In art theory, Elkins believes that art theory may not be diverse, and it is global and uniform. Art theory may be a global practice, and the strongest way to argue art theory is not diverse but to note the prevalence of certain theorists in academia and on the international art world circuit. Most of these are poststructuralist, and most are French. French poststructuralist art theory is used as if it is universal – so that it can be applied to any art practice, and art theorists are often art historians. In his opinion, art theory appears universal partly because European philosophy since Hegel has experienced non-Western writing on art as something other than philosophy. Non-European, non-North-American theoretical writing on art has been described as “thought” rather than philosophy or theory. Non-European theorists also apply Western art theories in their own art studies (such as China). The best indication that “theory” seems universal but is actually North Atlantic in origin: no Chinese specialist in a Western university has been hired for expertise in Chinese interpretive methodologies, but many have been hired partly for their competence in Western interpretive methodologies, such as semiotics, feminism, psychoanalysis, post-structuralism, postcolonial theory. Elkins then introduced the Indian scholar Vinay Lal and his book History of History. It calls on other Indian scholars to write about non-European art using non-European interpretive methods and terms. Lai suggests that scholars of Indian art use the Puranas, for example, instead of Foucault’s discourse and power, Barthes’s structuralism, etc. But no one has answered his proposal. It also happens in China, Jim Cahill and Jason Kuo, for example, are both engaged in the studies of Chinese theories, which have not replaced the North Atlantic. On the other hand, Elkins expounded on art theory as a local practice, and one way to argue art theory as local or regional is to note how theory is used differently in different parts of the world. Some parts of the world have their own theories. But, in some cases the imbalance in knowledge is nearly total. For instance, non-Chinese readers typically do not know anything about Chinese art theory. Elkins made a conclusion about art theory that, art theory is almost entirely uniform worldwide, and it is strongly dependent on postwar French philosophy. The possible exceptions are regional and national practices of art theory in China, Germany, Latin America, Denmark, Sweden, the Baltic states, and India. But it is not clear that they are independent of the “North Atlantic” (namely European) sources, from Kant onward.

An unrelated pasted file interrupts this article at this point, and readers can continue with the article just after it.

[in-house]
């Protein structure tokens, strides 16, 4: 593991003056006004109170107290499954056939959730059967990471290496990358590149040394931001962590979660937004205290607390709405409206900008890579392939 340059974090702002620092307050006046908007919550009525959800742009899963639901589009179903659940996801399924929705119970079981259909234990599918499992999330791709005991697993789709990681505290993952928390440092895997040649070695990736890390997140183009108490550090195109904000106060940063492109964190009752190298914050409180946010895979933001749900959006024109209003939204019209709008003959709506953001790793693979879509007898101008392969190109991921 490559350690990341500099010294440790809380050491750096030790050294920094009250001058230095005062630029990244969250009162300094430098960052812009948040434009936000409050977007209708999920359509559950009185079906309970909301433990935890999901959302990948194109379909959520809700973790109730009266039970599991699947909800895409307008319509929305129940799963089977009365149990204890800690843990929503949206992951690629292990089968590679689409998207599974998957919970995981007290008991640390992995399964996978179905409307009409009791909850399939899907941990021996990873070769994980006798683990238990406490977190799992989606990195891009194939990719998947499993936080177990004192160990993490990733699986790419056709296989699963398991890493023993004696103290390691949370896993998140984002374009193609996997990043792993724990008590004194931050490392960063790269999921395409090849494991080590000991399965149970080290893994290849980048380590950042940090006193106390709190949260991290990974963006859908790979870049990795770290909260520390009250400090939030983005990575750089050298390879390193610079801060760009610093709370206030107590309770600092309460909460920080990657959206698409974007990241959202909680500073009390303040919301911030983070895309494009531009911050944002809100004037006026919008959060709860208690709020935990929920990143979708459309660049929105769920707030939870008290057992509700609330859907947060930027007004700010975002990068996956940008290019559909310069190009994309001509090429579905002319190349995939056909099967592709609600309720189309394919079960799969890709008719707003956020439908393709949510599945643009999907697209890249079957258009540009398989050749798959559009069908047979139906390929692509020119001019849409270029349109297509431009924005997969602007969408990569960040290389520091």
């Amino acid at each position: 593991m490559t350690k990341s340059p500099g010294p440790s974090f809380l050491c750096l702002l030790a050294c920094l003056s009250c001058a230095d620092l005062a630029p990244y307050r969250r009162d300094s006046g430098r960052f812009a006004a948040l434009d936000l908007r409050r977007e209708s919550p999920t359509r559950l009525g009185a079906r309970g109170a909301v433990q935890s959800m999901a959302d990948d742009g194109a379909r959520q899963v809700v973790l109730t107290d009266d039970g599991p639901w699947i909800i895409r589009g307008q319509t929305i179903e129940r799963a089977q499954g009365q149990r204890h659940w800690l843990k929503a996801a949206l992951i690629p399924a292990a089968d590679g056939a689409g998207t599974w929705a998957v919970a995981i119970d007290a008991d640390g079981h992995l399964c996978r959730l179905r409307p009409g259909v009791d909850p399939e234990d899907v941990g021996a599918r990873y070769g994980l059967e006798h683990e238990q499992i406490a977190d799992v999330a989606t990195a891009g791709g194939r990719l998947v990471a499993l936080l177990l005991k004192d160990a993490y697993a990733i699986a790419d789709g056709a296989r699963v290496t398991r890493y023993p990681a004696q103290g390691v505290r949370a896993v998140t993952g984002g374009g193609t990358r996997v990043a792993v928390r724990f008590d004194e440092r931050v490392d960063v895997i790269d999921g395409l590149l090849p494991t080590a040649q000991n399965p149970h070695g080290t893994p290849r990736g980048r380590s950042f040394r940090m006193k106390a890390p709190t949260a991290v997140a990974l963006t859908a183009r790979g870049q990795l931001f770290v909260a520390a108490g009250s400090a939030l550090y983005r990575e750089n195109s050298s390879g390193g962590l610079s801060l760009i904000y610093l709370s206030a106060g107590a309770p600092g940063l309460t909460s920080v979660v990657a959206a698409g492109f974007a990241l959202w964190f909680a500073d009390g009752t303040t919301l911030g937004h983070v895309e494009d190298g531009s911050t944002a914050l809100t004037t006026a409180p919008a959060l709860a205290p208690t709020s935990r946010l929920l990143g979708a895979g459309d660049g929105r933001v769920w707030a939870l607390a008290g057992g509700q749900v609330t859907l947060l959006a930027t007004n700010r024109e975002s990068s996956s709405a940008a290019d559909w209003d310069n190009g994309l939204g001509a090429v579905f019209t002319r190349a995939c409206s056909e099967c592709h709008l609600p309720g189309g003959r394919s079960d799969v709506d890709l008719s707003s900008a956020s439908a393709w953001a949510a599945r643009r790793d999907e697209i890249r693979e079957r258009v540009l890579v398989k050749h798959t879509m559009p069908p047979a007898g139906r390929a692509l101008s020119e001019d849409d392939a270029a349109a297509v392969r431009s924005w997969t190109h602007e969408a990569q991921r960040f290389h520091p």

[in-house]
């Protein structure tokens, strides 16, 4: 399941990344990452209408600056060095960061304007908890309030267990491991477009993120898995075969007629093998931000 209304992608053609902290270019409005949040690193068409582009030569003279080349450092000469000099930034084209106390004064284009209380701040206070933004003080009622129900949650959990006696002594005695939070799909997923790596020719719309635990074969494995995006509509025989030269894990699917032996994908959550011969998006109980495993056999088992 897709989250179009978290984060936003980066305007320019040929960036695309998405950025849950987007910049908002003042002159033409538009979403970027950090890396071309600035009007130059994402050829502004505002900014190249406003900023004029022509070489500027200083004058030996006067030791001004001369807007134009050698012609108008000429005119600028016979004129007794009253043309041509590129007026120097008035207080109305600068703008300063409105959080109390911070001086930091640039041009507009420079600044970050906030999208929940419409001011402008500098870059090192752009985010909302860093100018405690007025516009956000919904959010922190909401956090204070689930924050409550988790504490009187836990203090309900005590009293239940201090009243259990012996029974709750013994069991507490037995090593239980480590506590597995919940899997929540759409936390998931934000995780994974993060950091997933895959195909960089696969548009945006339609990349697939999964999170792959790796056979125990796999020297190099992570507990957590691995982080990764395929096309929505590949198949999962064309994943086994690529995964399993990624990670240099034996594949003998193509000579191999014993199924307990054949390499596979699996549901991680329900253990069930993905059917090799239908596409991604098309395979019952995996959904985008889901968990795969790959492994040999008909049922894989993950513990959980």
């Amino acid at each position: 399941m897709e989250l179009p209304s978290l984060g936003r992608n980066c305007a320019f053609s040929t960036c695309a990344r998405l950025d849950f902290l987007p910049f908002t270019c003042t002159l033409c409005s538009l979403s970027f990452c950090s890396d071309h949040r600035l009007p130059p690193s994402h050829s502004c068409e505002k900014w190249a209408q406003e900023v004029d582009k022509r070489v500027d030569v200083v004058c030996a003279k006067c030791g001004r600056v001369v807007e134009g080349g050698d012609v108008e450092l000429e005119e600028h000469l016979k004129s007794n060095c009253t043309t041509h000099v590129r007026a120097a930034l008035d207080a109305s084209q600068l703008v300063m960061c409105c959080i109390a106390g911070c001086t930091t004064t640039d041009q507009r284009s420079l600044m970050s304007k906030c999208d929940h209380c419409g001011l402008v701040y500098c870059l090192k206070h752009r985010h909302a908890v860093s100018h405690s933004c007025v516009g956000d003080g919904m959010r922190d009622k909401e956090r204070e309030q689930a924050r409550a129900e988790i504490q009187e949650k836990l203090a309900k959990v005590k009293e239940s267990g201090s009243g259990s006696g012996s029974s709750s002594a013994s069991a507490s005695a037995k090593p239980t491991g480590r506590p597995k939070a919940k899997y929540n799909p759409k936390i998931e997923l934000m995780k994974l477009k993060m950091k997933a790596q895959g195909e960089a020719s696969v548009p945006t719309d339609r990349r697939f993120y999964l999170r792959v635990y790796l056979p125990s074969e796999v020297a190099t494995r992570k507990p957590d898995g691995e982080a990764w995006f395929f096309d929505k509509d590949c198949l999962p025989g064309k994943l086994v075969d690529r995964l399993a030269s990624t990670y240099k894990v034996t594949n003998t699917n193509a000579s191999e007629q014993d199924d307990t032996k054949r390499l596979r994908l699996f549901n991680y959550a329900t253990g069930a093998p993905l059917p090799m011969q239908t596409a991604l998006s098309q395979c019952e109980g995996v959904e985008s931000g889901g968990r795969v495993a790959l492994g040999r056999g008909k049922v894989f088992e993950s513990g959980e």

In art history, Elkins believes that the first question to resolve is to find some working definitions, and to learn what art history is. And he then expounded on three working definitions of art history, including methods, institutional forms, and narrative forms. Among, these are a set of methods, involving iconography, semiotics, structuralism, psychoanalysis, formal analysis, linguistics, gender studies, social art history, and historiography, in addition to the style analysis and connoisseurship which are now discarded ; there are a set of institutional forms, involving departments of art history, a “discipline” of art history, methodology course, conference, referenced journals, monographs and publishers, scholarly apparatus, and a privileged place in the archive, as well as the training distinct from aesthetics, practice, and art criticism. In narrative forms, Elkins declared that narrative forms were dependent on a certain kind of description in art history in different regions. And he took Steven Manshach’s Modern Art in Eastern Europe, and Polish art historian Piotr Piotrowski’s “vertical art history” as examples to explain it. In addition, Elkins also talked about the writing of art history, and some texts were highlighted. He put forward an idea of writing for and as art history. Some texts are usable as art history, potentially publishable, legible as (North Atlantic) art history, and they could be given in conferences or submitted as publications. And some texts are source materials for art history, for example, archives, biographies, chronicles, newspaper art criticism, and the things quoted by scholars. Half the contributors of Art and Globalization, which was edited by James Elkins and other people, felt that there are discourses in art history that are different from North Atlantic ones, but still comprehensible as art histories, and the other half thought non-Western discourse are best thought of as material for art history. Both sides assumed that there are different discourses in art history–that art history is diverse. He subsequently talked about the use of local concepts in art history, and introduced David Summer’s book Real Spaces: World Art History and the Rise of Western Modernism, which implicitly raises the possibility of five models for art history: firstly, art history can remain as it is; secondly, art history can try to generalize its basic (Greco-Roman) concepts; thirdly, art history can use “new,” culturally specific concepts; fourthly, art history can use culturally specific methods; fifthly, art history can dissolve, perhaps into visual studies. In the end, Elkins analyzed the art history based on the use of culturally specific concepts, and put forward an idea of “normal art history.” Elkins made a conclusion about the use of culturally specific concepts, and he believed that these discussions were generally inconclusive, because conversations about translation trended to be about the distortion, misunderstanding, and approximation in all translations, and because the concepts used to define these “unfamiliar” concepts were themselves European, especially space and time. Obviously, Elkins accepted that the West was still the center of the world, and he declared that, worldwide, art history was focused on national and regional traditions, but statistically, few art historical journals participate in the international discourse of theories. Elkins has called this “normal art history”–in the sense of statistically average (not a judgment). And he asked a question on how, from the perspective of “global” interests, to understand “normal” (national and regional) art history. Was it as a sociocultural phenomenon? Or as an integral part of the project of “global” art history? Elkins then responded to it with three examples of “normal” art history, including Hans Belting’s book The Germans and Their Art, Edith Tomory’s A History of Fine Arts in India and the West, and Burhan Toprak’s Sanat Tarihi (History of Art).